CAN anyone tell me who Arcade Fire is? Magaling ba sila talaga? They won Album of the Year for The Suburbs at last night's Grammy Awards and I'm shocked that 'with-it' gal me hasn't heard of them. (OA! ;p I'm so not with-it I actually thought the band's name was The Suburbs! haha.) Of course I was rooting for Lady Gaga's Fame Monster and Katy Perry's Teenage Dream. These two artists have been the brightest lights in the US pop scene, especially the former - a really fantastic and intelligent performer.

I was mildly taken aback by Katy's live performance though. I cringed as her singing went off-pitch several times; if it were an audition at the American Idol, Simon Cowell would've probably trashed her.

(Lady Gaga's Fame Monster wins Best Pop Vocal Album of the Year at the Grammys. Photo from www.glamourvanity.com".)

Anyway, I'm glad that Gaga won for Best Pop Vocal album, despite her rambling thoughts about Whitney Huston, hehe. Again, in this category, I was rooting for either her or Katy.

The most fun performance of the night, I thought was by Cee Lo Green, who looked like he plucked out all the feathers of the NBC Peacock and wore 'em (good for him, the Grammy's were on CBS), w/ a flashy headdress/skullcap(?) to boot. He and actress Gwyneth Paltrow sang his popular 'F*** you!' with some muppets as back-up singers and musicians.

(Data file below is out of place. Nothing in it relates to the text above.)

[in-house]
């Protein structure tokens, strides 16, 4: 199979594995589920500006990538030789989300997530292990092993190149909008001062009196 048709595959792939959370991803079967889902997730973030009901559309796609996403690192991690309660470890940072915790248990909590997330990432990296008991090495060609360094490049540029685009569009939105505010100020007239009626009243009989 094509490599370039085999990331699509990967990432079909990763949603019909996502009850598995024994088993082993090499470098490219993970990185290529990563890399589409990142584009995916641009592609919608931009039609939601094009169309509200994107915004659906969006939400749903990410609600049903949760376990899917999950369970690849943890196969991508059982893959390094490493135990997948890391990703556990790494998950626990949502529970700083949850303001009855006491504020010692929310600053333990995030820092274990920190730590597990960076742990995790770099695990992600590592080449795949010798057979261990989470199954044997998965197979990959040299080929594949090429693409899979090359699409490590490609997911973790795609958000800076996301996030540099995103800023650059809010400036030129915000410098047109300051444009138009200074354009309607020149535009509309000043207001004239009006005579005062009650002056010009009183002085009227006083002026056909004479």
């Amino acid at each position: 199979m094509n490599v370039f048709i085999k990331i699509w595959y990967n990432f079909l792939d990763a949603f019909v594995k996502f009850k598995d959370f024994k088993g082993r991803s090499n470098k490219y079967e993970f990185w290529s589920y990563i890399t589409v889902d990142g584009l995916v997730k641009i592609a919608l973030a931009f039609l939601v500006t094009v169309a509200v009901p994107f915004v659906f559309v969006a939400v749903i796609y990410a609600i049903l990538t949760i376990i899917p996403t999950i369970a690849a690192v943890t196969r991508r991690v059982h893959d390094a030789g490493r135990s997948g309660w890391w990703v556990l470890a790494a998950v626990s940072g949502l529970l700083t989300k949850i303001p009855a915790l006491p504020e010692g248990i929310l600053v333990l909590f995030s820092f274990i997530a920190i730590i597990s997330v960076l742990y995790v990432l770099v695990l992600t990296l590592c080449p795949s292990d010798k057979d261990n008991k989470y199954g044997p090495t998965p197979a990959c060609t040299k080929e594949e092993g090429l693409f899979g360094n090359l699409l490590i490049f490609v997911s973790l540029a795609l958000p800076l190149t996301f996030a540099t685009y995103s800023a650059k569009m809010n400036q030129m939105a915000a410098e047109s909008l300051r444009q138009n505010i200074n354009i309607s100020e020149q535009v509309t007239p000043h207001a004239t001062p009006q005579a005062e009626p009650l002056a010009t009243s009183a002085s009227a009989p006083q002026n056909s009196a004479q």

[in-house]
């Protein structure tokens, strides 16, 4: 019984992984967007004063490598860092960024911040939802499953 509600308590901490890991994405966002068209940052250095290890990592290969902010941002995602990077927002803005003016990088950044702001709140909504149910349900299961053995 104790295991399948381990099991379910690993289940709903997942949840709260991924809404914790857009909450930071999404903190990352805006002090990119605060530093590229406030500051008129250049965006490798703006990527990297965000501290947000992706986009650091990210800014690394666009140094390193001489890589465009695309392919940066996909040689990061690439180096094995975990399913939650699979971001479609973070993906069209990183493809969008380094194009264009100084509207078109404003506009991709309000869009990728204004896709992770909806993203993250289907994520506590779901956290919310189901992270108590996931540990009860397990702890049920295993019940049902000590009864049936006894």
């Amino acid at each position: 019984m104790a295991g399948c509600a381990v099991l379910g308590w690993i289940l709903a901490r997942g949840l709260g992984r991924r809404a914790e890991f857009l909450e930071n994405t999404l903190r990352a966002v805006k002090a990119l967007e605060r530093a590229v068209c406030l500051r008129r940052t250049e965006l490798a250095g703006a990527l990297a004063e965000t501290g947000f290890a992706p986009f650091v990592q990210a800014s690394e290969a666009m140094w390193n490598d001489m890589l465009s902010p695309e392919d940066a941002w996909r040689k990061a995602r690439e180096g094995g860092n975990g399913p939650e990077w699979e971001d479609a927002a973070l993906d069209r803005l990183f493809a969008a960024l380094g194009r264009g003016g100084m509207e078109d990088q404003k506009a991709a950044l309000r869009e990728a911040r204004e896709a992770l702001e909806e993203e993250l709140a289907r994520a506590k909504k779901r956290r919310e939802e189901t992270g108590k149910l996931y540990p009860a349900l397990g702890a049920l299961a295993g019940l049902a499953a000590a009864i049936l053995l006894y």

As you know, Gwyneth sang the GP rated version of his song ('Forget You!') on a recent episode of Glee. She's got some pipes, mind you. But she was a bit stiff, unable to really shake her booty (unlike those muppets!) no doubt due to her killer heels from Christian Louboutin. Anyhoo, that Cee Lo performance appeared to be an homage (or a rip-off) of Elton John's gig on The Muppet Show in 1977, where the latter sang Crocodile Rock, feathers, glittery skullcap and all. (Of course, the joke was Lady Gaga's egg hatched and out popped Cee Lo. haha!)

(Btw, in case you were wondering, this is what Gwyneth Paltrow was wearing at her performance at the Grammys - Christian Louboutin retro colorblock booties from the Spring 2011. Kaya nahirapan sumayaw ang ale, hehe.)

Another favorite performance was by Mick Jagger who sang some soul, and looked really fashionable in his threads. He may be an old dude, but he still is Mr. Cool.

But the biggest upset of the night was in the Best New Artist category, which everyone thought would be won by Justin Bieber. But sorry, biebettes, the lovely artist Esperanza Spalding took home the award. This lady is one of the best jazz singers/bassists today, although I was a bit surprised that she's still considered "new" since she's been around since 2007-2008? She even visited Manila and performed at the Philippine Jazzfest in 2009. Dunno if this is true but there were some tweets that Spalding's web site crashed soon after she won, perhaps due to the number of people googling who she was. (UPDATE: Apparently what happened was some of the Bieb's cheap loser fans sabotaged Spalding's wikipedia page. Tsk tsk.)